Let’s face it: there are a lot of myths surrounding adoption. Where the real need is in adoption, the costs of adoption, what open adoption really looks like, what expectant parents are looking for in an adoptive family…the list goes on.
But truly, some of the biggest myths about adoption is the birth family. There are a lot of assumptions made about who they are, why they decide to make an adoption plan, and how they feel about their child. I’ve never made an adoption plan, but I’ve worked with many amazing women and men who have. Here’s a few things I’ve learned about these courageous parents…
There is no ‘typical’ birth parent.I’ve worked with birth parents ranging in age from 15 to 45 years old. For some birth mothers, it’s their first baby. For some it’s their seventh. For some it’s the first baby they’ve chosen life for after having an abortion. Couples who are married. High school students and graduate students. Artists, musicians, administrative assistants and managers. Every birth parent has a unique story and a unique reason for making an adoption plan.
Birth parents don’t ‘give up’ their children.I’ve never met a birth parent who wants to ‘give up’ their baby. The act of making an adoption plan is selfless, courageous, and agonizing. Adoption is less about giving up and more about giving: giving life, giving a future, and giving tremendous love. Instead of being unwanted, birth parents want to give their child a life, even if there’s unanswered questions and unknowns ahead. It’s been said that adoption is not the abandonment of a baby, but the abandonment of self for a baby’s sake.
Birth parents love their children.Adoption is made up of the kind of sacrificial love when a parent puts their child’s needs above their own. Their child is desperately wanted and deeply and fully loved. It’s this kind of love that drives their decision to choose adoption; believing it truly is what’s best for their child.
Birth fathers can be involved.There’s an assumption that birth father’s are out of the picture and not a part of adoptions. Although this can be the case (and even some of the reason a mother chooses an adoption plan), there are actually many times birth fathers are involved. Of course every birth father has rights as a parent and many choose to actively engage in the process; supporting the birth mother during the pregnancy and birth, helping to choose an adoptive family, and sharing an ongoing relationship with their child.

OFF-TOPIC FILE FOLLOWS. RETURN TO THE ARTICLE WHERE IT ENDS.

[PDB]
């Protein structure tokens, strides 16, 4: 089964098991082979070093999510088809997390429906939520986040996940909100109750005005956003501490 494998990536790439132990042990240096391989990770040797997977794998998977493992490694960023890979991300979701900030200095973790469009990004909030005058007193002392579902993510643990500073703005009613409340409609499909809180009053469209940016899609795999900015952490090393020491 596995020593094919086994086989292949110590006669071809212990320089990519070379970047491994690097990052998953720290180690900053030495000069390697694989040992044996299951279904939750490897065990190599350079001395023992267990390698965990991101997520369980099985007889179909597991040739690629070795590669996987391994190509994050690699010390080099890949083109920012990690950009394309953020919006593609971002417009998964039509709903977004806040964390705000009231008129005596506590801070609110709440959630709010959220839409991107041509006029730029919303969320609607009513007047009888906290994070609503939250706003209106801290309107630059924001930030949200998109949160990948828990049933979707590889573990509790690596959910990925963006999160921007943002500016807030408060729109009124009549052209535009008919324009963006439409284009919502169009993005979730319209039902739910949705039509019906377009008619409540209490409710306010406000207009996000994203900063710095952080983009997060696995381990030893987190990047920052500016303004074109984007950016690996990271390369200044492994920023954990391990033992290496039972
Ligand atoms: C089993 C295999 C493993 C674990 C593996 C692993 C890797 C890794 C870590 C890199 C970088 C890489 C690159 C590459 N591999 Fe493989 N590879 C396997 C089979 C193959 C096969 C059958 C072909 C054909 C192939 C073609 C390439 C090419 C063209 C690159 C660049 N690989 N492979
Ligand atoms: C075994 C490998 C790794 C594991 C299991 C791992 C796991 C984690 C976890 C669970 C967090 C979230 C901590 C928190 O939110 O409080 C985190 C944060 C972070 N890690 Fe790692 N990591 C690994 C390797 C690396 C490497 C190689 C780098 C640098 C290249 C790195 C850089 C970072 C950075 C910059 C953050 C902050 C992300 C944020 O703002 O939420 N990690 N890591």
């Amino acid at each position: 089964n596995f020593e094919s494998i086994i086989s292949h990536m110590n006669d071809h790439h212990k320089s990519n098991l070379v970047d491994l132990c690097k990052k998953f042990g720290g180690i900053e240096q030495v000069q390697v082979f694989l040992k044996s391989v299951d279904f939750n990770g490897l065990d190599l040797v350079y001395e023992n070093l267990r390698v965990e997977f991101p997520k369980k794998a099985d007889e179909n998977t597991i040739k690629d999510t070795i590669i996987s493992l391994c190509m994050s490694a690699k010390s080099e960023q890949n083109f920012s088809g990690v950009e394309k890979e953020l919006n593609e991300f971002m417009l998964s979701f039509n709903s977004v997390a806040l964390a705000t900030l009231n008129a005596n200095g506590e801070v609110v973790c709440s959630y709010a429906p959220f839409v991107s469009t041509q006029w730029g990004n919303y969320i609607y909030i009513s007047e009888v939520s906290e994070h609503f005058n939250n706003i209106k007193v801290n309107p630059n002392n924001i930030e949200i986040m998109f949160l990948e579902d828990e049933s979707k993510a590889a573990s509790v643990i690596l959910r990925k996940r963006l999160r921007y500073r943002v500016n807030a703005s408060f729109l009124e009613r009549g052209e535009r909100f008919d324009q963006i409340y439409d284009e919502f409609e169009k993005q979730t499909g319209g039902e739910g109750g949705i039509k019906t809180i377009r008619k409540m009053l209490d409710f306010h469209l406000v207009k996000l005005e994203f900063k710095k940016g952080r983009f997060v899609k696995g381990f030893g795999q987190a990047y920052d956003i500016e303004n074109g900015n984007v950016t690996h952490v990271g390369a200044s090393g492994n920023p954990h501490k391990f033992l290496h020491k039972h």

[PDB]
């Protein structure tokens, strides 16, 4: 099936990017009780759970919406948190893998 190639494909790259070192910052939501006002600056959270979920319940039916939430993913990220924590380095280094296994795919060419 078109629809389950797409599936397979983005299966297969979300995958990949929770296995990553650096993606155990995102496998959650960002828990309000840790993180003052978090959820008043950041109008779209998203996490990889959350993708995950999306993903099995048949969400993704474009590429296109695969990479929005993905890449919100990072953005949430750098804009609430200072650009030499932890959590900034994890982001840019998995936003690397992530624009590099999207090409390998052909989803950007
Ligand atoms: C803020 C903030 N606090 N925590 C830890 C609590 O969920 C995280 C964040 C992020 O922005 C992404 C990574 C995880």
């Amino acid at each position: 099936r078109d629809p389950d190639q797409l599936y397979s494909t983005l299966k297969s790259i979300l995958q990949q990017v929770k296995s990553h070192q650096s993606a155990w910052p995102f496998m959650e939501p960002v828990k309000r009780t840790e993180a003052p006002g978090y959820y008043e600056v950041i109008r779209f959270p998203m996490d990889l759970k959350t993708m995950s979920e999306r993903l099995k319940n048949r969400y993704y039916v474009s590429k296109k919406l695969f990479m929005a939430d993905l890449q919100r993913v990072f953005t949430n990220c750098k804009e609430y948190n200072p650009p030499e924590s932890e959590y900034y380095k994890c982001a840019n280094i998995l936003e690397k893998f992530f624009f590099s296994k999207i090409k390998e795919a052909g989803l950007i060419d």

Openness feels scary to them, too.More often than not, birth parents shy away from openness not because they don’t want an ongoing relationship with their child, but because they don’t want to infringe on the new family that has formed. They have planned and sacrificed for their child to be placed in an adoptive family and don’t want anything interfering, including themselves.
Birth parents don’t move on and forget.Every birth mother I know has told me they think about their child daily, even years after the adoption. The same fierce love that drove them to choose adoption continues throughout their lives. It’s a common refrain to constantly wonder how their child is doing, how they are growing, and if their child knows how deeply wanted and important they were from the beginning.
There are a lot of myths out there about “the kind of people” who make adoption plans. As I’ve walked with them, held their hands during labor and delivery, and watched them place their babies in another’s arms, I know the truth about these “kind of people.” They are some of the bravest, strongest, and selfless men and women I know. They are incredible mothers and courageous fathers. They know the kind of love that places anothers’ needs before their own.
So instead of a birth parent having some sort of stigma, or narrowly putting them into a box, these are the men and women that need to be celebrated, held in high esteem, and cherished. Let’s start a movement acknowledging and honoring the tremendous worth and value of birth mothers and birth fathers.